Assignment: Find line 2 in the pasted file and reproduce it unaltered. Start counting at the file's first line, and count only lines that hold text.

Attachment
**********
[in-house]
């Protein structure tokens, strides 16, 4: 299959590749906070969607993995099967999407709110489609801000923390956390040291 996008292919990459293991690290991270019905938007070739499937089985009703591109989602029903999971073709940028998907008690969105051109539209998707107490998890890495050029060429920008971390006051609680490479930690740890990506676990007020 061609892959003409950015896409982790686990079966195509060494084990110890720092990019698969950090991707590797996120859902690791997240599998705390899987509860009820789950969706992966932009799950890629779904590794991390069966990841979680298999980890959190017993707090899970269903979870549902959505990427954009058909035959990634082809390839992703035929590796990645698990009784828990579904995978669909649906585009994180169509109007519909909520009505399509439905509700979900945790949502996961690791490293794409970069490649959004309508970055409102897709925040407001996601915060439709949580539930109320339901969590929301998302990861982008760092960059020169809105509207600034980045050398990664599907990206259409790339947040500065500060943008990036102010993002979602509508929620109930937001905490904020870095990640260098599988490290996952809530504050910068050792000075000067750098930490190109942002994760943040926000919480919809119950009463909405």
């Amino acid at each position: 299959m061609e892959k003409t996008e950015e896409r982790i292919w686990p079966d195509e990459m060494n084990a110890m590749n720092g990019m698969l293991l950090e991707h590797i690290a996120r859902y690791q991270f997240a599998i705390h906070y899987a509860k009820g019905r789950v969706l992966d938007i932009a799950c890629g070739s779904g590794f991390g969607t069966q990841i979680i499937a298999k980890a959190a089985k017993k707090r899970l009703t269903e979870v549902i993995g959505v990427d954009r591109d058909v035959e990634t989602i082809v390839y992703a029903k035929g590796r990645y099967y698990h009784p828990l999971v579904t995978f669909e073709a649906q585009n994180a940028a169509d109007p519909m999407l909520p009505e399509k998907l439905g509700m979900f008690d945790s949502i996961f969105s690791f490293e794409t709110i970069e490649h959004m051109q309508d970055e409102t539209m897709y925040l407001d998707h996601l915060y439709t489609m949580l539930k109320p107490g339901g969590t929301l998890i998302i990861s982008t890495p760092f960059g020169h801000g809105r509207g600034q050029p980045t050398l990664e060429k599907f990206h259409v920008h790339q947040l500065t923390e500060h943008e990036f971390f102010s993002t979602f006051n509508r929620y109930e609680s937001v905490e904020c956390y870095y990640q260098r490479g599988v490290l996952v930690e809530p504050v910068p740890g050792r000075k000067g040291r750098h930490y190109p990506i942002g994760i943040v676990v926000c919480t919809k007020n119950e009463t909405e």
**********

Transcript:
């Protein structure tokens, strides 16, 4: 299959590749906070969607993995099967999407709110489609801000923390956390040291 996008292919990459293991690290991270019905938007070739499937089985009703591109989602029903999971073709940028998907008690969105051109539209998707107490998890890495050029060429920008971390006051609680490479930690740890990506676990007020 061609892959003409950015896409982790686990079966195509060494084990110890720092990019698969950090991707590797996120859902690791997240599998705390899987509860009820789950969706992966932009799950890629779904590794991390069966990841979680298999980890959190017993707090899970269903979870549902959505990427954009058909035959990634082809390839992703035929590796990645698990009784828990579904995978669909649906585009994180169509109007519909909520009505399509439905509700979900945790949502996961690791490293794409970069490649959004309508970055409102897709925040407001996601915060439709949580539930109320339901969590929301998302990861982008760092960059020169809105509207600034980045050398990664599907990206259409790339947040500065500060943008990036102010993002979602509508929620109930937001905490904020870095990640260098599988490290996952809530504050910068050792000075000067750098930490190109942002994760943040926000919480919809119950009463909405």